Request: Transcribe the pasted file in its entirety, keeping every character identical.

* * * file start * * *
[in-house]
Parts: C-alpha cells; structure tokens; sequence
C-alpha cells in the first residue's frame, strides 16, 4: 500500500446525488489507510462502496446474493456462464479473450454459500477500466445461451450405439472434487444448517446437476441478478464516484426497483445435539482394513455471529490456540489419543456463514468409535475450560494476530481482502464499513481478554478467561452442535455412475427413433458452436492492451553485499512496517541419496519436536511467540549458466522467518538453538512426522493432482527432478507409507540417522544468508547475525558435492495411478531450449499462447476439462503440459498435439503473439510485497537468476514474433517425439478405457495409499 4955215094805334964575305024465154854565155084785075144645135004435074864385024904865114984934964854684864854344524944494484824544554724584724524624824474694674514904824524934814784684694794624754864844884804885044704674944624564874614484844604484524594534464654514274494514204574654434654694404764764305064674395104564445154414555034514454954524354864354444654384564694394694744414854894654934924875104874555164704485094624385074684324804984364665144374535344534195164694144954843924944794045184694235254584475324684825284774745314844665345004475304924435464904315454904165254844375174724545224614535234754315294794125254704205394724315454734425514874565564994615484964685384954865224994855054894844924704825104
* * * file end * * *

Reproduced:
[in-house]
Parts: C-alpha cells; structure tokens; sequence
C-alpha cells in the first residue's frame, strides 16, 4: 500500500446525488489507510462502496446474493456462464479473450454459500477500466445461451450405439472434487444448517446437476441478478464516484426497483445435539482394513455471529490456540489419543456463514468409535475450560494476530481482502464499513481478554478467561452442535455412475427413433458452436492492451553485499512496517541419496519436536511467540549458466522467518538453538512426522493432482527432478507409507540417522544468508547475525558435492495411478531450449499462447476439462503440459498435439503473439510485497537468476514474433517425439478405457495409499 4955215094805334964575305024465154854565155084785075144645135004435074864385024904865114984934964854684864854344524944494484824544554724584724524624824474694674514904824524934814784684694794624754864844884804885044704674944624564874614484844604484524594534464654514274494514204574654434654694404764764305064674395104564445154414555034514454954524354864354444654384564694394694744414854894654934924875104874555164704485094624385074684324804984364665144374535344534195164694144954843924944794045184694235254584475324684825284774745314844665345004475304924435464904315454904165254844375174724545224614535234754315294794125254704205394724315454734425514874565564994615484964685384954865224994855054894844924704825104